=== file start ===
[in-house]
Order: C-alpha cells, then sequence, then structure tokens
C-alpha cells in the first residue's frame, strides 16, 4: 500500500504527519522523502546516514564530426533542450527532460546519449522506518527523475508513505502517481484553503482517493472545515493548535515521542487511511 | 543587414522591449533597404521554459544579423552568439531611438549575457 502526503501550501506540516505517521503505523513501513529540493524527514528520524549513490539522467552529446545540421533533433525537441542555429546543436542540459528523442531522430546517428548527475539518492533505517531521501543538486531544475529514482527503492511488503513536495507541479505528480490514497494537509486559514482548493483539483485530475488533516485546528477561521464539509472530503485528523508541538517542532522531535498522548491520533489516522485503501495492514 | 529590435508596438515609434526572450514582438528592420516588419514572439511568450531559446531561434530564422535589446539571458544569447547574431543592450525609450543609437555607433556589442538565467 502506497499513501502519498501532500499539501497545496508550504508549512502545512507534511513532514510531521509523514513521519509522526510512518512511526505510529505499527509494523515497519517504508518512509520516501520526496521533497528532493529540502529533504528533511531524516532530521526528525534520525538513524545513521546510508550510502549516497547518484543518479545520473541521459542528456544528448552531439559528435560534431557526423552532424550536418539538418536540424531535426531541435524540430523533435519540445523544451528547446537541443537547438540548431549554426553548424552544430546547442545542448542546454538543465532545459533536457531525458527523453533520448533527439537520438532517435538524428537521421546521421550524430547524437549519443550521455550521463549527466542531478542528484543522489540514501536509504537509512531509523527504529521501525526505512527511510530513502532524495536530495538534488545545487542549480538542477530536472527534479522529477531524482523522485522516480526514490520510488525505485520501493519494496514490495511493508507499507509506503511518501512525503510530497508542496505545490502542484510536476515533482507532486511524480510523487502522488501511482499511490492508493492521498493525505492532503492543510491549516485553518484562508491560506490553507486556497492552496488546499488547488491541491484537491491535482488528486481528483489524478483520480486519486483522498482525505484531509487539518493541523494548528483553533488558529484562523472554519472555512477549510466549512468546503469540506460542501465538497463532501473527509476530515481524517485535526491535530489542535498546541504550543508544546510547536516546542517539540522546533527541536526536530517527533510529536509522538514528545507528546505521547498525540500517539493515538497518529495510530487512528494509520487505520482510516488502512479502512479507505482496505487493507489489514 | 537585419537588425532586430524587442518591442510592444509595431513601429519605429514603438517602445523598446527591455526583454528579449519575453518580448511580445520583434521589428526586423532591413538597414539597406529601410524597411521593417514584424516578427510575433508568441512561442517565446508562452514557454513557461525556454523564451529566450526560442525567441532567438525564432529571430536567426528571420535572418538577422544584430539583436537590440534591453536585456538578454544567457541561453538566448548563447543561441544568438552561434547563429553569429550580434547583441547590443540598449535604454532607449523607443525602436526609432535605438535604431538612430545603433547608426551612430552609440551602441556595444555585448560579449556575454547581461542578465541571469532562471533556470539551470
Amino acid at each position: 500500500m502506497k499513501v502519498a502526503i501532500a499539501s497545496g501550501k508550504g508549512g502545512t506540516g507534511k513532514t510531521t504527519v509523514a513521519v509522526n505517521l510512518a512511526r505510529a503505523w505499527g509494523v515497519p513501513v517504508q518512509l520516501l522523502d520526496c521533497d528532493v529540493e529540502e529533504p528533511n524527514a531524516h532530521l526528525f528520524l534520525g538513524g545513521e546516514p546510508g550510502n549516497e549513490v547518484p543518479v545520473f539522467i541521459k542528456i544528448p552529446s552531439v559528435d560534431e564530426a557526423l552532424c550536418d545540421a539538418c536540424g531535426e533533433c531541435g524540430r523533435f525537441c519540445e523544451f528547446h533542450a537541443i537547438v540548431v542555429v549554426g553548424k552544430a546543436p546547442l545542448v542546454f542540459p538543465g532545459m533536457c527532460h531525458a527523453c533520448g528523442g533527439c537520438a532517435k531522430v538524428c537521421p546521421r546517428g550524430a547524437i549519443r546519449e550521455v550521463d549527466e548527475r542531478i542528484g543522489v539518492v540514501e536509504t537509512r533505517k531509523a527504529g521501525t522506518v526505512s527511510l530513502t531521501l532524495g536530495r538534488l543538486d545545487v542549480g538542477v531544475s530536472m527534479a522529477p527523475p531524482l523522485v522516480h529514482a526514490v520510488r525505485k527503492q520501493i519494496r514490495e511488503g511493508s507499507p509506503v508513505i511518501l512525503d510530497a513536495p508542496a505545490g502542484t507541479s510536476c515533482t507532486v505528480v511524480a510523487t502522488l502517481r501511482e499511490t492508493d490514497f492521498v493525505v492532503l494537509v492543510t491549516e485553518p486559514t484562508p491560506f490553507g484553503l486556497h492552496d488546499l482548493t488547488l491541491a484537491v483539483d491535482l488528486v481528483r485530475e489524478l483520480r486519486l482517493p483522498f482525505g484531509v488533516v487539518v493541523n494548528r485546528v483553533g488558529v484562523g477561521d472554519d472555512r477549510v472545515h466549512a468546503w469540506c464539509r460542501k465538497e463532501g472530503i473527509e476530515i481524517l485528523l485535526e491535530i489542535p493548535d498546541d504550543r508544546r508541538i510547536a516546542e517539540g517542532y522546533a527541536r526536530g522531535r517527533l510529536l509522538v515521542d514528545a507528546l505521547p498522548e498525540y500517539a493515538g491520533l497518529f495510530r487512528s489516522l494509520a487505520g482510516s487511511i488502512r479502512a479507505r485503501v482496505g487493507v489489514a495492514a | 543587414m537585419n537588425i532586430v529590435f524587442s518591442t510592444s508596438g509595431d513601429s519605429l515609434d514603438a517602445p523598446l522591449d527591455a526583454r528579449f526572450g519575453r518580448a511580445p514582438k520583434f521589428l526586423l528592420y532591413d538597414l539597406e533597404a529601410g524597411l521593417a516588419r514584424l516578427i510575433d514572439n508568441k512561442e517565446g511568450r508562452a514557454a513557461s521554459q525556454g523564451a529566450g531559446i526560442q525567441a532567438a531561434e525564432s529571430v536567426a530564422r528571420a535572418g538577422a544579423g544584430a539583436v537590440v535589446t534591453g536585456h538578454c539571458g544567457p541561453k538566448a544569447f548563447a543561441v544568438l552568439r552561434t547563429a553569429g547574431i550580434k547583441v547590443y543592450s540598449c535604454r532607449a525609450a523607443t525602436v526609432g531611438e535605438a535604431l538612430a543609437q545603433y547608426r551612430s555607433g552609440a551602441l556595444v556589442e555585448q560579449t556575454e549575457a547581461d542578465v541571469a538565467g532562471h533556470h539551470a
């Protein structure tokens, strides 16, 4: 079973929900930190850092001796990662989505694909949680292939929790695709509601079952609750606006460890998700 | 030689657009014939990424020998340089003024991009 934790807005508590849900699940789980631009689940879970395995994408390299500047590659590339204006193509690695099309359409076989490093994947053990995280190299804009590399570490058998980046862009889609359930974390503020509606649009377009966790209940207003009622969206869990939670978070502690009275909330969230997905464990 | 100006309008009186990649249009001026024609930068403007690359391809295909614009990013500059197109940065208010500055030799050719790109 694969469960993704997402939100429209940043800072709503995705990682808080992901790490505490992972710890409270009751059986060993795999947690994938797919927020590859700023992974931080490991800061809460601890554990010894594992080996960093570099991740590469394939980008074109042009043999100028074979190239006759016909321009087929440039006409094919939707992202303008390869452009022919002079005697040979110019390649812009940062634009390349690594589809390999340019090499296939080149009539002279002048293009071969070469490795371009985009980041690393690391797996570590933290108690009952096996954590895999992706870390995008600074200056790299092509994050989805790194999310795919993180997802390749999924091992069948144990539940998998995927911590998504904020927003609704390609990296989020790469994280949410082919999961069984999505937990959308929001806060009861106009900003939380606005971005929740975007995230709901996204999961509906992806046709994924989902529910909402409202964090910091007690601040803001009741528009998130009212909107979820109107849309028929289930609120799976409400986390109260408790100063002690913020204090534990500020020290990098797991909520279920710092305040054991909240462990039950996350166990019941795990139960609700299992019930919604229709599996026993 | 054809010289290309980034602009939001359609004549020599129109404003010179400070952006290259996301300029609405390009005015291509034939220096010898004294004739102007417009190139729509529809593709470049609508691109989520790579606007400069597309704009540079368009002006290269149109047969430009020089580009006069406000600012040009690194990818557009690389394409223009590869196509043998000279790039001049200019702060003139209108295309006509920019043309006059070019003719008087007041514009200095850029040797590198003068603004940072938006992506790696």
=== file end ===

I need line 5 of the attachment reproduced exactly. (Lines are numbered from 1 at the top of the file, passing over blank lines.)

């Protein structure tokens, strides 16, 4: 079973929900930190850092001796990662989505694909949680292939929790695709509601079952609750606006460890998700 | 030689657009014939990424020998340089003024991009 934790807005508590849900699940789980631009689940879970395995994408390299500047590659590339204006193509690695099309359409076989490093994947053990995280190299804009590399570490058998980046862009889609359930974390503020509606649009377009966790209940207003009622969206869990939670978070502690009275909330969230997905464990 | 100006309008009186990649249009001026024609930068403007690359391809295909614009990013500059197109940065208010500055030799050719790109 694969469960993704997402939100429209940043800072709503995705990682808080992901790490505490992972710890409270009751059986060993795999947690994938797919927020590859700023992974931080490991800061809460601890554990010894594992080996960093570099991740590469394939980008074109042009043999100028074979190239006759016909321009087929440039006409094919939707992202303008390869452009022919002079005697040979110019390649812009940062634009390349690594589809390999340019090499296939080149009539002279002048293009071969070469490795371009985009980041690393690391797996570590933290108690009952096996954590895999992706870390995008600074200056790299092509994050989805790194999310795919993180997802390749999924091992069948144990539940998998995927911590998504904020927003609704390609990296989020790469994280949410082919999961069984999505937990959308929001806060009861106009900003939380606005971005929740975007995230709901996204999961509906992806046709994924989902529910909402409202964090910091007690601040803001009741528009998130009212909107979820109107849309028929289930609120799976409400986390109260408790100063002690913020204090534990500020020290990098797991909520279920710092305040054991909240462990039950996350166990019941795990139960609700299992019930919604229709599996026993 | 054809010289290309980034602009939001359609004549020599129109404003010179400070952006290259996301300029609405390009005015291509034939220096010898004294004739102007417009190139729509529809593709470049609508691109989520790579606007400069597309704009540079368009002006290269149109047969430009020089580009006069406000600012040009690194990818557009690389394409223009590869196509043998000279790039001049200019702060003139209108295309006509920019043309006059070019003719008087007041514009200095850029040797590198003068603004940072938006992506790696």